The annual Chronic Pain Australia survey found steep worsening of how people in pain feel pharmacists help them manage their pain in comparison to last year’s survey.
When asked to rate how people felt their pharmacist was managing their pain the average score was 4/10.
In 2019 when this same question was asked, the average score for pharmacists was 8/10, which highlights a significant 50% decrease in 2020.
“What we are seeing in this year’s National Pain Survey regarding the relationship deterioration between people living with chronic pain and their GP and pharmacist is very concerning and easily demonstrates that health care professionals need to improve their approach towards how pain is managed in Australia and importantly, how people in pain are treated,” says President of Chronic Pain Australia, Jarrod McMaugh, who is also a pharmacist.
People in pain reported through the survey that they often felt unheard, not believed and generally stigmatised when they visited their pharmacist.
Being suspected of being a drug seeker was very commonly reported and may have contributed to the poorer relationships between people in pain and pharmacists.
COVID-19 has also impacted how people in pain manage their conditions and how they interact with health care professionals.
“We also can’t underestimate the impact COVID-19 has had on people living with pain and health care professionals. We do note that our survey was open from 1-31 May which was an incredibly pivotal four-week period in Australia’s battle against COVID-19.
“It is no surprise to us that the extra pressure and challenges the pandemic has brought with it would also put pressure on the relationships people in pain have with their pharmacist and GP, but it certainly isn’t the only contributing factor leading to the decline in the relationship between people in pain and health care professionals,” says Mr McMaugh.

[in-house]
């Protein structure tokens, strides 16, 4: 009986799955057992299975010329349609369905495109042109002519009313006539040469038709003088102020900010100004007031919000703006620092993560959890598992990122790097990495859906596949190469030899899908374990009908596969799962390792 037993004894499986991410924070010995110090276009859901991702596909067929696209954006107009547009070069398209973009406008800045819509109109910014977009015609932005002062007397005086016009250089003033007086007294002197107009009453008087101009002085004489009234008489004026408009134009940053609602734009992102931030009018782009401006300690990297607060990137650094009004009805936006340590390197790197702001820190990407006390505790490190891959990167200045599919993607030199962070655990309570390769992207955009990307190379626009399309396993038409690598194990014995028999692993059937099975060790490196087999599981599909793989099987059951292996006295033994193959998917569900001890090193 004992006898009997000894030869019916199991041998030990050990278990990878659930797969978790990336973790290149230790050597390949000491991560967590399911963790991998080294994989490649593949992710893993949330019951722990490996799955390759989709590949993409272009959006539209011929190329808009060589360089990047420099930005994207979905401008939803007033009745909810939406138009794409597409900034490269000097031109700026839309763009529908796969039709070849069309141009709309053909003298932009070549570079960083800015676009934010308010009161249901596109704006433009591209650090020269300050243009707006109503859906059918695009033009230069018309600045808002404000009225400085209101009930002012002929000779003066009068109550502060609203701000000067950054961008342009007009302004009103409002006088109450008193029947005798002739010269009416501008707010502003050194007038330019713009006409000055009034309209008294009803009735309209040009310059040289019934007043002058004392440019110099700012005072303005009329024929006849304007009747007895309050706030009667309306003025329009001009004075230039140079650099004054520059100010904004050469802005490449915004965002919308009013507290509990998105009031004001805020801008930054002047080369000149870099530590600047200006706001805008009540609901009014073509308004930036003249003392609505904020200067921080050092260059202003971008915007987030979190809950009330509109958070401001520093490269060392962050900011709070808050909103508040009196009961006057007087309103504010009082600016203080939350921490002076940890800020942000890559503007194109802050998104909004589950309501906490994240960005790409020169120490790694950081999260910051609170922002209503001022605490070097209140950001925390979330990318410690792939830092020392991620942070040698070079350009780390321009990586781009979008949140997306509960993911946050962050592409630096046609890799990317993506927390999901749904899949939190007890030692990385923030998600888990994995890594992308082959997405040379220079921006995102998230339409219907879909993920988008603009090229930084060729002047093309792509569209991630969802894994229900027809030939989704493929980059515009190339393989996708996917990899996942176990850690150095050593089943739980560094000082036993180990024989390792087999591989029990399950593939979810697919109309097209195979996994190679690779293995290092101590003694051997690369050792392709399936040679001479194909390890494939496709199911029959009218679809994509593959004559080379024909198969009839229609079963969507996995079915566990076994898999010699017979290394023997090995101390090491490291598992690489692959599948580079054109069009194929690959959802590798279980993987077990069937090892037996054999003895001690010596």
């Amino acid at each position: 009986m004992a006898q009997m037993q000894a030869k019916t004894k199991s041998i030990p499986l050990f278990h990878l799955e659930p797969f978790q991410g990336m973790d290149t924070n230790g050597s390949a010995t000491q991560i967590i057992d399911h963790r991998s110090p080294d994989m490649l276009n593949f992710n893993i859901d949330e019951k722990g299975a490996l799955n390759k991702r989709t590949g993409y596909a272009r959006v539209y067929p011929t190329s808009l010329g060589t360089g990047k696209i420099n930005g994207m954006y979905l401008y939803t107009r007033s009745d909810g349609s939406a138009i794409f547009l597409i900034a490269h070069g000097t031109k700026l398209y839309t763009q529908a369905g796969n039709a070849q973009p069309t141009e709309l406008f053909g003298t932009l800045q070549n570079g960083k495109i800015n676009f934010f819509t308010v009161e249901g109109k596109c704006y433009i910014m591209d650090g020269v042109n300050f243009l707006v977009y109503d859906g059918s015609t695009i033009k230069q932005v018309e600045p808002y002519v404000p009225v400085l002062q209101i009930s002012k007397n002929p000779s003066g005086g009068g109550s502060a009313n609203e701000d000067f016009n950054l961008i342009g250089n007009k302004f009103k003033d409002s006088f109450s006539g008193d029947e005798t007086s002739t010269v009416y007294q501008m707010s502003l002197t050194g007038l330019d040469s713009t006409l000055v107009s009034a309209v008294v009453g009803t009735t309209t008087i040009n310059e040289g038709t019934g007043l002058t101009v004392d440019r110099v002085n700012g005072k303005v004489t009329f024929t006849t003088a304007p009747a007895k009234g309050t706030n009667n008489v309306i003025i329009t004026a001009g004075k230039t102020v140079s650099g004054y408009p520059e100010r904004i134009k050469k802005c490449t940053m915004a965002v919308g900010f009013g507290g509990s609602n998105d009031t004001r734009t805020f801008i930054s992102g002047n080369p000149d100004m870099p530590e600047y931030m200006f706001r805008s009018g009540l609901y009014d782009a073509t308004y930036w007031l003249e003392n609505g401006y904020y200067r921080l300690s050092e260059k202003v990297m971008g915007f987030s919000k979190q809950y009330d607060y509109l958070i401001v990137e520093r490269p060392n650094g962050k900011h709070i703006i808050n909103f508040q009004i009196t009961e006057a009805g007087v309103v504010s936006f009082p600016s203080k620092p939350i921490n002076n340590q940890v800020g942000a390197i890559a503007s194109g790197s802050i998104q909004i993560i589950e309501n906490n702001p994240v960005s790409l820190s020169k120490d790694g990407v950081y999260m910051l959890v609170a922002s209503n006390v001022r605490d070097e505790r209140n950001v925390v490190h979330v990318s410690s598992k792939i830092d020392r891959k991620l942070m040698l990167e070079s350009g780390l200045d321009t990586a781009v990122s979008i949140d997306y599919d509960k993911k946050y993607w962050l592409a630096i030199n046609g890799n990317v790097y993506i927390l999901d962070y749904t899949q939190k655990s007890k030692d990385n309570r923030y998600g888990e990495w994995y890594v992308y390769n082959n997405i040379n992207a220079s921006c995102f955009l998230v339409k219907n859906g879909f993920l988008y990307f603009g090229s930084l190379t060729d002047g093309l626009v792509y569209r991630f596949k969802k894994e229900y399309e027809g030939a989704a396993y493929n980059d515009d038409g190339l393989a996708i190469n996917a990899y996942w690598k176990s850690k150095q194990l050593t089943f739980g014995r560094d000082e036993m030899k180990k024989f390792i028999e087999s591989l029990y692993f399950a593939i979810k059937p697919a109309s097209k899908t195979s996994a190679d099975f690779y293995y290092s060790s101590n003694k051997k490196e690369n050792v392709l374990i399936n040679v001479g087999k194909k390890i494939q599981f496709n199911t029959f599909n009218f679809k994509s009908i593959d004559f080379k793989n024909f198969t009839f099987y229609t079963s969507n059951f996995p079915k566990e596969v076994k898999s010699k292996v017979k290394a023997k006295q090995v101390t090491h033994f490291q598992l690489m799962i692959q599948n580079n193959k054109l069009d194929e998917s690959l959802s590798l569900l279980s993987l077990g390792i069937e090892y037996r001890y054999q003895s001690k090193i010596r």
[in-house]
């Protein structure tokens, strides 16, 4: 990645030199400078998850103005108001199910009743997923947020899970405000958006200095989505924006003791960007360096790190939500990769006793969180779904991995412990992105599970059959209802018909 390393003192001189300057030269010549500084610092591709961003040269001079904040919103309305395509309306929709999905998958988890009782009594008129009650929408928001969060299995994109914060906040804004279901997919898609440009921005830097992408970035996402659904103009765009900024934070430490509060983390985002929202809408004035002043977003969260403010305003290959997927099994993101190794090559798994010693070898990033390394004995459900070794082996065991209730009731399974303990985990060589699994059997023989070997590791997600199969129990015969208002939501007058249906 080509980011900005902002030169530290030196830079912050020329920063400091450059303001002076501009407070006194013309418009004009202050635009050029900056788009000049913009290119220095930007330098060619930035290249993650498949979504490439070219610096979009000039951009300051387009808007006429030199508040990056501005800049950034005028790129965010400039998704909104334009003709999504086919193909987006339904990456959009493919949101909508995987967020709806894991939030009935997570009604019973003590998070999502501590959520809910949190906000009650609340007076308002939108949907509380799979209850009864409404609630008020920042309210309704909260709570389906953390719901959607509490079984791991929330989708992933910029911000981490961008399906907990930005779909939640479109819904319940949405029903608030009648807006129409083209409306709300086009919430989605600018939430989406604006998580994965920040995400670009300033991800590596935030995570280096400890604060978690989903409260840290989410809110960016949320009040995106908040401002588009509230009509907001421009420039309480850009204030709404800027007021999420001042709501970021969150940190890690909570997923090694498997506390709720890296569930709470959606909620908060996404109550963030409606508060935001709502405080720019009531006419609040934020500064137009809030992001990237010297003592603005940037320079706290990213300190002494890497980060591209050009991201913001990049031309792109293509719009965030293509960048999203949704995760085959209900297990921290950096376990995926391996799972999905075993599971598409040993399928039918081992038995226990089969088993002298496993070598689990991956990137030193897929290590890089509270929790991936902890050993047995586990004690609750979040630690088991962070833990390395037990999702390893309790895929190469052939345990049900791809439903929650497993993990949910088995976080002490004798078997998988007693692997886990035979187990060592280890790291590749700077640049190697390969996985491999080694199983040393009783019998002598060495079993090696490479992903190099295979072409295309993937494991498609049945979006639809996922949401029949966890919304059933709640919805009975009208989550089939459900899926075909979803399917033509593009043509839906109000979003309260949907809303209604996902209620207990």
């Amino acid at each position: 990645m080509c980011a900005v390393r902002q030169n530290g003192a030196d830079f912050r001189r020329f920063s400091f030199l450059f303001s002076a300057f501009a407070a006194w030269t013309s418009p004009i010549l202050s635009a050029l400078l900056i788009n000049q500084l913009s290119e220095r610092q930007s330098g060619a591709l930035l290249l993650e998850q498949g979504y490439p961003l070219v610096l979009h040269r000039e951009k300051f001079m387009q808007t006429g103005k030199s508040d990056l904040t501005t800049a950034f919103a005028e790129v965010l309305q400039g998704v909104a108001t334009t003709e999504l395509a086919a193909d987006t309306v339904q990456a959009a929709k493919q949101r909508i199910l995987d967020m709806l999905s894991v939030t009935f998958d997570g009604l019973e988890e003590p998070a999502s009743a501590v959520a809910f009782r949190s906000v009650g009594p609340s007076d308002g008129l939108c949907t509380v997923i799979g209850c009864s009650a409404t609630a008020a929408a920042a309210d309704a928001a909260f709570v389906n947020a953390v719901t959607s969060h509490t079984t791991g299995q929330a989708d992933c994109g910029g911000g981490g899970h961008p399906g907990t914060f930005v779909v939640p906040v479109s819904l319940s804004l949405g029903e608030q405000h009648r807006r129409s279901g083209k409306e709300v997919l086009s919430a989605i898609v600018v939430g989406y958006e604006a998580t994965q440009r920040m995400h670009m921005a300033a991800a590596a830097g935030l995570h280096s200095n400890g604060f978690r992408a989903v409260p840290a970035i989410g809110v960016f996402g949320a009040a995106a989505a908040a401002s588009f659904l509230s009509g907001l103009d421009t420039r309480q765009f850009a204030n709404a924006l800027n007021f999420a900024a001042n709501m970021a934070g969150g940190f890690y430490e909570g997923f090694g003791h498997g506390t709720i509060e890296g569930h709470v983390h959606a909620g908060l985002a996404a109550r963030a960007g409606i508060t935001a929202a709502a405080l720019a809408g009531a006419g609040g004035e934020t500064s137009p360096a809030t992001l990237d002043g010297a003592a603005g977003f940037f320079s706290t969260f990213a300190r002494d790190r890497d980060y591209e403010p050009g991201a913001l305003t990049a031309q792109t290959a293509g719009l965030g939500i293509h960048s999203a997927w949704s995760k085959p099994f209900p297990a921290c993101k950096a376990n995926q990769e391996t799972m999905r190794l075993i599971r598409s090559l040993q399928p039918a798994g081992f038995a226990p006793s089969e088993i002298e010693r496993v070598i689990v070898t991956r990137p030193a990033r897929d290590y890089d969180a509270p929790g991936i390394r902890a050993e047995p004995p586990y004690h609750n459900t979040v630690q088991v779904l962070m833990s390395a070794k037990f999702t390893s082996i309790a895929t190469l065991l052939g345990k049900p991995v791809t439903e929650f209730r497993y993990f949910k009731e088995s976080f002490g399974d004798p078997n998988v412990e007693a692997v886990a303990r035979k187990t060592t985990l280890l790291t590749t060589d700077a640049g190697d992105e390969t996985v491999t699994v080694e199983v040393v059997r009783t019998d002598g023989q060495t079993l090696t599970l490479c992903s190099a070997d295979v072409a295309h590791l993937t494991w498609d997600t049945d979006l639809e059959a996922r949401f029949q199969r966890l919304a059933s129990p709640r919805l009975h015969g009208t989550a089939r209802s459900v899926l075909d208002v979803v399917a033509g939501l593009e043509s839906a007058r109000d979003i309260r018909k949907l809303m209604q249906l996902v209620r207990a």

The survey saw more than 1200 people from across the country participate and more than half of those surveyed (52%) reported that the way they manage their pain has changed during COVID-19 restrictions and many (69%) have utilised telehealth options during this time.
60% of people say that they feel they have benefited from using telehealth and 59% want to continue using telehealth for their treatment when COVID-19 restrictions are fully lifted.
“What we are very clearly hearing from people in pain is that they have been challenged managing their pain during COVID-19 and accessing the medical professionals they used to see face-to-face, but the majority are happy with telehealth options.
“Many would like to see it continue into the future just as a standard way we manage health in Australia moving forward,” says Mr McMaugh.
Mr McMaugh also noted that the condition of many people in pain worsened during COVID-19 because they were not able to access the management options that are needed to correctly manage pain levels, like hydrotherapy, gyms, exercise bikes and other physical therapies.
Other respondents reported benefiting from working from home arrangements and self-isolation due to the respite it has given their bodies as the pace of everyday life slows down.
The relationship between people living with chronic pain and their GP also declined to 5/10 down from 8/10 in the 2018 and 2019 surveys.
Survey respondents also reported not being believed and being stigmatised by their GP as major issues impeding better working relationships between the two.
The survey also found that stigma remains one of the biggest issues facing someone living with chronic pain with people reporting facing daily discrimination in many aspects of their life due to pain.
In addition many people living with pain support the use of medicinal cannabis as a treatment method to chronic pain but only 33% have spoken to their GP about accessing it with many reporting fearing discussing the issue with their GP or being previously dismissed by their GP when they raised it.
The survey was released to mark the start of National Pain Week (27 July – 2 August).